Just over 25 years ago, a man in a really nice camper put a song on the radio that launched a band called The Wonders. A memorable 2021 reunion of the That Thing You Do! cast at an Erie SeaWolves (Double-A Northeast) game is our 2021 Promotion of the Year in the annual Ballpark Digest awards.
Wonders Night at UPMC Park was a hit, celebrating the film while delighting fans and raising money for a great cause. It began as an April Fool’s Day tweet, amplified by some cast members, and then became a reality.
I Led You Here Sir For I Am Spartacus
The origins of this event can be boiled down to one fateful tweet.
The SeaWolves posted about a new jersey night on April 1, 2020, and they weren’t sure how fans were going to react.
The SeaWolves announce today that they will be changing their name to the Erie Wonders for a game during the 2021 season. The team’s short-term name change will honor Erie’s chart-topping native sons, The Wonders.
— Erie SeaWolves (@erie_seawolves) April 1, 2020
“The idea for a Wonders night had been brought up before but the 21st or 22nd anniversary just didn’t have the same ring to it. The idea grew legs when we were all at home during lockdown,” said Greg Coleman, president of the SeaWolves. “We thought this idea was something people would really like. We mocked up a version of the jersey and posted it. Then if we hadn’t read the room right, we could say it’s an April Fool’s joke.”
Not only was the response overwhelmingly positive from the fans, it also attracted the attention of people involved with That Thing You Do!.
“Tom Everett Scott saw it on Twitter and called me. We were like yeah. That’s a great idea,” said Johnathon Schaech, who played lead singer Jimmy in the movie. “I remember him going, they really want to do this, and I was like, they can do that?”
Schaech added that joining forces with a baseball team was a natural fit.
“Right after That Thing You Do!, Playtone, the fake record company from the movie, became a real production company and they bought a box at Dodgers Stadium. It’s right behind home plate about five rows up,” Schaech said. “I’ve been going to Dodgers games for 25 years. The Little League team I coach is named the Dodgers. My son is even named Camden for the Orioles. Plus, we all know Tom [Hanks] is famous for saying there’s no crying in baseball and all the guys love baseball movies like The Natural, The Rookie and Moneyball.”
You Guys Look Great In Jerseys. Have I Told You That?
Planning was key and came with several hurdles.
Perhaps the biggest one was securing the rights in order to even have an event.
“Even though the guys were behind it, we don’t own the intellectual property,” Coleman explained. “Over the years, distribution rights for the movie have gone through different people and different decision makers. Tom and Johnathon and Playtone really pushed the ball up the hill for us. Once Major League Baseball saw that we had a letter with those rights, everything moved quickly.”
One thing that everyone agreed on from the very beginning was a non-profit organization or charity should be involved.
“We wanted to do this for our community and fans of the movie but none of this would have moved forward if there wasn’t a greater motivation behind it and we’re always looking to make a difference,” Coleman said. “We asked Playtone if there was a certain cause that Tom Hanks supports and they said they were on board with whatever cause the actors would like to support.”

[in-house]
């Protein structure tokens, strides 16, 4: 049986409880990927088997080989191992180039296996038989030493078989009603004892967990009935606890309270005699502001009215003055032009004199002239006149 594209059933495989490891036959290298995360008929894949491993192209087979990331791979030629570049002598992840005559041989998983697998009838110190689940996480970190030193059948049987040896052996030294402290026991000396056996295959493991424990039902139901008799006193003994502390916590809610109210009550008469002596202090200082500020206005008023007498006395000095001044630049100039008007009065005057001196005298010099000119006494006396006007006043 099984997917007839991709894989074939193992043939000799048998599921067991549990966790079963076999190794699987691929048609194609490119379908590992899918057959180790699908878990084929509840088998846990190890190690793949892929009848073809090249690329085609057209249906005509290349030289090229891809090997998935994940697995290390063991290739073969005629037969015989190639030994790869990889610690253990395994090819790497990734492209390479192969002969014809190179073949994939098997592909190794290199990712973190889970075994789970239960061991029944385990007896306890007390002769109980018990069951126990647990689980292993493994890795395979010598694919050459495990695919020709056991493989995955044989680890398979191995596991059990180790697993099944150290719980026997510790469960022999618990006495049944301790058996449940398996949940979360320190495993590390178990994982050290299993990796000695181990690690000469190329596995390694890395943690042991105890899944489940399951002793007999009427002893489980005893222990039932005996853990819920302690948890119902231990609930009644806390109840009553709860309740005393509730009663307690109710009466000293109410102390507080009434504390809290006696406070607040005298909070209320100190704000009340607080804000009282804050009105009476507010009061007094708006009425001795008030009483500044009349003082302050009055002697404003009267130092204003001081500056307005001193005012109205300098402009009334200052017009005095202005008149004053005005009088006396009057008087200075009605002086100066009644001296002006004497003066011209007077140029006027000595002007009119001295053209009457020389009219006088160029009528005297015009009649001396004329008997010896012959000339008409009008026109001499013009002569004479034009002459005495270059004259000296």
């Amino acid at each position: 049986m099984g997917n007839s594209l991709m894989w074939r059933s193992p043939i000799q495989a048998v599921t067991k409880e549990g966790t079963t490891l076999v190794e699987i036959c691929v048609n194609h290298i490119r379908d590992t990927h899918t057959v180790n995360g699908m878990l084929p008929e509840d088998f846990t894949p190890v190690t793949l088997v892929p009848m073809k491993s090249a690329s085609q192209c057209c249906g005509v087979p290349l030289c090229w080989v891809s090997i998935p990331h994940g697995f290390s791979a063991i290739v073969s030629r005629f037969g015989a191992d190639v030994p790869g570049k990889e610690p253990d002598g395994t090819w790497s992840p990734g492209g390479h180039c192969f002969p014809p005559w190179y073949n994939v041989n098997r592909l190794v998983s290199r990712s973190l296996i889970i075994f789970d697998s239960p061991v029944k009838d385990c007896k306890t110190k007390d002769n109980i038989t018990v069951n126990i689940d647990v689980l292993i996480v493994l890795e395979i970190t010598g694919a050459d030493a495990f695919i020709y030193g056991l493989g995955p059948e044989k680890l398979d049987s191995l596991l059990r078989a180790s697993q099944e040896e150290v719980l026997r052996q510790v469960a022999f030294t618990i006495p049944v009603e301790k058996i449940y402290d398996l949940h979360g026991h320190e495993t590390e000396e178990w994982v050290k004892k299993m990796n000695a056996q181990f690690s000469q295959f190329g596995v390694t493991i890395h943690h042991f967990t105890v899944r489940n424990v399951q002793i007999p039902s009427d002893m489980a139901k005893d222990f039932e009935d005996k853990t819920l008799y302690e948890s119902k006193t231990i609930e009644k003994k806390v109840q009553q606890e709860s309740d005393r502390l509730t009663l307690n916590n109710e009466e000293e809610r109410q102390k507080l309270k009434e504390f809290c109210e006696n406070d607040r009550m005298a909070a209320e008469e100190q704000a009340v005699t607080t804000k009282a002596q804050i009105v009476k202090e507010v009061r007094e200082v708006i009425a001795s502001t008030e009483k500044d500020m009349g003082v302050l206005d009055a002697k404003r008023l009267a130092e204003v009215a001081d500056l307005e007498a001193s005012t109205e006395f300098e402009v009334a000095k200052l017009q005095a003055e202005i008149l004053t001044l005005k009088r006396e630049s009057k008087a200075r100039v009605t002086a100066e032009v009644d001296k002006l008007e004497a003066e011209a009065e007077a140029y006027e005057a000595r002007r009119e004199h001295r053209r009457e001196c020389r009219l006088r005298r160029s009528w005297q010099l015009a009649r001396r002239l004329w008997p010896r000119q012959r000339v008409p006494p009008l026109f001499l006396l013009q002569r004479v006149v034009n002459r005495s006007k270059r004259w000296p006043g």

The group selected NoticeAbility, a nonprofit organization that helps dyslexic students. It’s a cause near and dear to their hearts, including Schaech, who’s on the board of directors.
“I saw a Ted Talk by the founder, Dean Bragonier, who talked about shame surrounding dyslexia and I’ve known since I was 40 that I was dyslexic. It resonated so strongly with me that I sought him out and my wife knew him,” Schaech said. “I talked to the guys and was explaining the Ted Talk to them when Steve [Zahn] sent me a link. He had done a talk at Transylvania University in Kentucky talking about his dyslexia. Then Ethan [Embry] said he had been diagnosed when he was a kid. Then we found out Liv [Tyler] was dyslexic. We thought we have to do this.”
According to Schaech, the organization works with Harvard University to develop curriculum to help meet students where they’re at and to promote confidence in themselves. He says the SeaWolves event was a great platform to promote the work they’re doing and how they’re helping kids.
“I thought this is a very powerful experience for students to use this curriculum to help them and also to have support from NoticeAbility. We work to get this in front of school systems and parents but it’s difficult. This gave us a platform to get the word out.”
Next on the list was getting the jerseys made. The team had to call in some help from the actors to make sure it looked just right.
“Back in 1996, there weren’t many digital files at that point so we had to basically recreate The Wonders logo from scratch. Tom Everett Scott has the original drumhead from the movie and that’s what we used for color matching,” Coleman said. “And Playtone’s logo has changed since the movie originally came out. They wanted to use the same logo from the movie on the jersey. We were literally on the phone with a Hollywood production studio working on recreating it and it was a little surreal.”